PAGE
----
by Darrell Bernard Harrison
I've lost count of the number times someone has said to me, "Racism still exists", as if 'racism' were tantamount to a carton of milk with an expiration date. Not once has anyone said to me, "Murder still exists." or "Lying still exists." or "Adultery still exists."
Why is that?
Why is it that 'racism' - a word I personally detest but will use for purposes of this commentary - is viewed as a special kind of offense deserving of its own unique context in contrast to other moral biases and inclinations we express?
Can someone please answer that for me?
To say that racism 'still' exists is to imply that racism has a definitive point of origin in human history; a date-certain that we can point to and say that racism began "back there" and that it "still" exists today in the here and now. It's as if to say to someone that it's "still" raining outside. "Still" in what chronological context? One hour ago? Three hours ago? Yesterday? Last week? Conversely, to say "Racism still exists" is to suggest that it is composed of elements of which society can permanently rid itself by itself. But this begs the question: If society were inherently capable of such self-restoration, why hasn't society done that by now?
To argue that racism "still exists" yet be unable to define an objective point of origin of racism is nonsensical. Hence, the equally nonsensical argument that it is possible to bring an "end" to racism when you can't say when or how it began! It is that kind of logic that results in circular arguments that are not only unproductive but naive, because they are grounded in historical socio-cultural philosophy as opposed to biblical theology.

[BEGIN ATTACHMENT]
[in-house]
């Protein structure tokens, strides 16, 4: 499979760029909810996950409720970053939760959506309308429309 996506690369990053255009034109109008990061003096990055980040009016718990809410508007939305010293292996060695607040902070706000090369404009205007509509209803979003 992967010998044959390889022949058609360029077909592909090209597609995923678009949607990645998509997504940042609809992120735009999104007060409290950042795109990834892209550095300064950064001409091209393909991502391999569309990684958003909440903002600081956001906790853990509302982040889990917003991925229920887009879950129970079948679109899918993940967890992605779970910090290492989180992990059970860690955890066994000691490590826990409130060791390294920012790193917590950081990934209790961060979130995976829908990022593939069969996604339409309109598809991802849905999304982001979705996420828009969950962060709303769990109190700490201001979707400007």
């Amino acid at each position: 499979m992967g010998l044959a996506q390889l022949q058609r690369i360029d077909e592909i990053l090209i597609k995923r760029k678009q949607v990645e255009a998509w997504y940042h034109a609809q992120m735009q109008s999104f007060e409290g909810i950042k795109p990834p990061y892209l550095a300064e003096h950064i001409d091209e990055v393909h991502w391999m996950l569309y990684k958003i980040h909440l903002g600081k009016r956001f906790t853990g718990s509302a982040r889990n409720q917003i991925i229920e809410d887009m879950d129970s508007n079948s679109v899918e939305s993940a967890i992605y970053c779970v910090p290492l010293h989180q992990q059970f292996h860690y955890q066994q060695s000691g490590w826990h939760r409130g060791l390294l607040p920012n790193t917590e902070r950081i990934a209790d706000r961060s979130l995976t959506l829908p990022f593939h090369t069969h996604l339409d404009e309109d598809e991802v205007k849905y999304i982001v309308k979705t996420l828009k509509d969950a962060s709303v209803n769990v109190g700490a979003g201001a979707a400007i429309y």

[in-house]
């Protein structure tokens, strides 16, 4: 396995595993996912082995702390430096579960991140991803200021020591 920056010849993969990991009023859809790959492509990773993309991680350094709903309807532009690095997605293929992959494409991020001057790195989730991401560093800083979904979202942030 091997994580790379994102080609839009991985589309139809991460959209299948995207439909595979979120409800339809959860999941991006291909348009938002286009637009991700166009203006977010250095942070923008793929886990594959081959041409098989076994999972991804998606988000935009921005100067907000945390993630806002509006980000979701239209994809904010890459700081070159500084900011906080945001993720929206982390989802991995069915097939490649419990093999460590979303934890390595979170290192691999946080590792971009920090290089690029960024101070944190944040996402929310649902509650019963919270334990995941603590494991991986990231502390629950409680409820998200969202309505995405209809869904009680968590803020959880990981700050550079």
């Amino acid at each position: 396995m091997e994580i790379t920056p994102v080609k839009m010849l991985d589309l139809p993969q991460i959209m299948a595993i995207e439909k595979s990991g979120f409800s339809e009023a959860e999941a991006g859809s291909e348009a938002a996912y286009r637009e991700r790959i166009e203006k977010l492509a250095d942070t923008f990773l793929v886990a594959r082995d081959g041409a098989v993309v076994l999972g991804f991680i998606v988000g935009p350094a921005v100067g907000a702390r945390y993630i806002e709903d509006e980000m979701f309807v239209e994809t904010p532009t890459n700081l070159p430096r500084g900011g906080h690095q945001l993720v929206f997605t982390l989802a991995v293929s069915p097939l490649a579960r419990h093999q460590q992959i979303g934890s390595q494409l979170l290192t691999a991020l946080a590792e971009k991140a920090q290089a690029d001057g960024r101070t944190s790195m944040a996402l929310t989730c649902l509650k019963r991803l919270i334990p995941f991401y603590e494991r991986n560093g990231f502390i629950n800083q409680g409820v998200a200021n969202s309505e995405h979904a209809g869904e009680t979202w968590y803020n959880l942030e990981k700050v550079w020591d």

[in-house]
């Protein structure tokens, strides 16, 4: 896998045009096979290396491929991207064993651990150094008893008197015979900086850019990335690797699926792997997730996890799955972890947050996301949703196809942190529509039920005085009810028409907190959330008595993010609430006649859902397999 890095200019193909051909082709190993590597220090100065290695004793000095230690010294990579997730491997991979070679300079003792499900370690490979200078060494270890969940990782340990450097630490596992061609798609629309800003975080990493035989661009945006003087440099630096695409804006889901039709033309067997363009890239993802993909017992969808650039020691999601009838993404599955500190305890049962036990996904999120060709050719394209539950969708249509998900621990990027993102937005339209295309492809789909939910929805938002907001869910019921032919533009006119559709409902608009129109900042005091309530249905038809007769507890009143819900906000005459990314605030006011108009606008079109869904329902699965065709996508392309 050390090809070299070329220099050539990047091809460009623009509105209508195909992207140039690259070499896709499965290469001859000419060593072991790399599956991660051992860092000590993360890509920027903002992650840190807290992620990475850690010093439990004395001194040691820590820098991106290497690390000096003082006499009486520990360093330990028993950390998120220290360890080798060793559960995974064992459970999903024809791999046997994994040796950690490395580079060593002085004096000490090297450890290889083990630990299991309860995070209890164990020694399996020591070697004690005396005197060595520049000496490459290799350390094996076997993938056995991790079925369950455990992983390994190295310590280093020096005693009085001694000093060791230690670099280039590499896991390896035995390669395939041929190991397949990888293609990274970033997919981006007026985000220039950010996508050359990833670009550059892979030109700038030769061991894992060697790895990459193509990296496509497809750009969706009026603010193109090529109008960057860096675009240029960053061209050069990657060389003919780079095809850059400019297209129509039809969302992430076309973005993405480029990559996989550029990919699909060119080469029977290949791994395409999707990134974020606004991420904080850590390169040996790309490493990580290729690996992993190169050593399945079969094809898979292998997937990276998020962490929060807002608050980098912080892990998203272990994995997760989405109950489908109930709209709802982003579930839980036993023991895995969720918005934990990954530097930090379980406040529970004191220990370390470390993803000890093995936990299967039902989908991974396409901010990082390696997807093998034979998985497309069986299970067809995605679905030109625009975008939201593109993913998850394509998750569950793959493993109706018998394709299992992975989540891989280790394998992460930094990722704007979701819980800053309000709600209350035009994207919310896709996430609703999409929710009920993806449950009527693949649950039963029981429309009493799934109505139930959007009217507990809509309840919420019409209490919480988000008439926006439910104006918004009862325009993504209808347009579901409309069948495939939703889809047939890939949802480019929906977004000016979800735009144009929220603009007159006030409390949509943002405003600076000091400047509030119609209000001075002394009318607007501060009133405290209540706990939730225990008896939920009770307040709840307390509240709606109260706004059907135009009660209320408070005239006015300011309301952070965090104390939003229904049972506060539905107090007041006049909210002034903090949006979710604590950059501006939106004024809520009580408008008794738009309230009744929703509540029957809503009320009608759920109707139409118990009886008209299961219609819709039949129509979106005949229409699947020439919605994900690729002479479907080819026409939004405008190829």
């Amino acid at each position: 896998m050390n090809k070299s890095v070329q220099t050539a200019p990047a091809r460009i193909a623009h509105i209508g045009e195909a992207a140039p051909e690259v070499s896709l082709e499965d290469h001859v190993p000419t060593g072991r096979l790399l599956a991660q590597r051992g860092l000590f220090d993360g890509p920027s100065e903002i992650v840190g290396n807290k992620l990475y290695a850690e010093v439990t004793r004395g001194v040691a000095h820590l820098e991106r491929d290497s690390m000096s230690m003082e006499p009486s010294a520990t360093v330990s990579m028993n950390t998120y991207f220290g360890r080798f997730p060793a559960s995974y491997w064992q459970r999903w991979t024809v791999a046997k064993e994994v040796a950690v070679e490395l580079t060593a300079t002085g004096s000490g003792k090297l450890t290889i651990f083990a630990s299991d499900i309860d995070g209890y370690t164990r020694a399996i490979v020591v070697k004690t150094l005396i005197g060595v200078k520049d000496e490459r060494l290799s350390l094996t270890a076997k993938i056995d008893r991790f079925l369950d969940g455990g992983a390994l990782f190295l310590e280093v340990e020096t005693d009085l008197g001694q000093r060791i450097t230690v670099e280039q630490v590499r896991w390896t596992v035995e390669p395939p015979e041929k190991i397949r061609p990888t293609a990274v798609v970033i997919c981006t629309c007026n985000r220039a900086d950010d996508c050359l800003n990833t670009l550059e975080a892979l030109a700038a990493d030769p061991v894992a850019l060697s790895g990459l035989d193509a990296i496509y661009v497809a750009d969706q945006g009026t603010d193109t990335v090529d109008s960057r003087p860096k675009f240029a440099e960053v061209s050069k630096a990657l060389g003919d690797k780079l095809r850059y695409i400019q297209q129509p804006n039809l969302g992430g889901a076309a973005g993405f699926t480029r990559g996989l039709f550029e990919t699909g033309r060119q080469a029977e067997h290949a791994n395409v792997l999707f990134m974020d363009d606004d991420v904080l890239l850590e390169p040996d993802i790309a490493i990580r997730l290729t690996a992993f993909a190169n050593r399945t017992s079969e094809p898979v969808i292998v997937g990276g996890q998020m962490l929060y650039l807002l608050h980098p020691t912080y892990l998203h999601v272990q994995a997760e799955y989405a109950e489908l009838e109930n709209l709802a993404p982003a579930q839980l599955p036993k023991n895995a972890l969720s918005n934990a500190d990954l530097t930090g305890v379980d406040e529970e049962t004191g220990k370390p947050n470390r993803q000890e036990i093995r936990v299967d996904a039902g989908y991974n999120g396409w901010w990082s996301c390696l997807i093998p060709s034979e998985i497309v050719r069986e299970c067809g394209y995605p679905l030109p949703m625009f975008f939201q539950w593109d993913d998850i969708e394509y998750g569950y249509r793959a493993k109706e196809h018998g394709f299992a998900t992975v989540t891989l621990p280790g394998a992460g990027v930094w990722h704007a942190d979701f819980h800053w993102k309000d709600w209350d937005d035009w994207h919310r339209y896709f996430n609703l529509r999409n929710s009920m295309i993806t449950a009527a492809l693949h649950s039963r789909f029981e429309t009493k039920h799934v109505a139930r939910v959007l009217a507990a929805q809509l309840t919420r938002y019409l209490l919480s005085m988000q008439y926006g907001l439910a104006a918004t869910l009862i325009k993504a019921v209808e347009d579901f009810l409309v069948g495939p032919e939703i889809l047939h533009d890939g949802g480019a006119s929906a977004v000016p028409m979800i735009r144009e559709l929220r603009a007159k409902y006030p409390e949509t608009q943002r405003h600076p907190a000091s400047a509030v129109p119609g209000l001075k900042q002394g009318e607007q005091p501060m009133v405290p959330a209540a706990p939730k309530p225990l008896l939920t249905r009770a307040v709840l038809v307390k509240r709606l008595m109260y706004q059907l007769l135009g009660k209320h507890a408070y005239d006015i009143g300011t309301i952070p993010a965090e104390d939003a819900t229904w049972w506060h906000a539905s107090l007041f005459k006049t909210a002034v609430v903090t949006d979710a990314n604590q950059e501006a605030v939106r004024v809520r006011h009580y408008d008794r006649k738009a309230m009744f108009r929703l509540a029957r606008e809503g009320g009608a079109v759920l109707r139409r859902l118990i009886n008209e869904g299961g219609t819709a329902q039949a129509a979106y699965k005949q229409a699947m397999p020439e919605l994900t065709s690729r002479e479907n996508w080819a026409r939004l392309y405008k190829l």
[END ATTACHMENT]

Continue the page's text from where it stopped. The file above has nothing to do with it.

This is exactly why every few years you see people - and, increasingly, churches - calling for and hosting events such as "roundtables" and "conversations" on race and racial reconciliation that end up having no impact whatsoever on changing the culture. Why? Because you cannot look to a fallen culture to change a fallen culture!
Until we understand that the roots of racism are not structural or institutional but spiritual, we will continue on the ethical treadmill of having conversations and roundtables about a problem whose solution is outside of us not within us. Racism is a problem of the Garden of Eden, not the bus boycotts of Montgomery, Alabama. Its origins can be traced back to Genesis 3, not the 1860s.
So, please, stop saying "Racism still exists."
Of course it "still" exists. It still exists because sin still exists. And as long as sin exists, racism will exist. The only way for racism to not exist is for the gospel of Jesus Christ to penetrate and transform the heart of the person who is deemed to be racist. Racism is no different than any other sin about which no one ever says it "still" exists. The gospel that addresses murder, adultery, and lying, is the same gospel that addresses our ethnic hatred of one another, which is exactly what 'racism' is biblically.
"And He made from one man [Adam] every nation [ethnos] of mankind to live on all the face of the earth." - Acts 17:26 (NASB)
Guest post by Darrell Bernard Harrison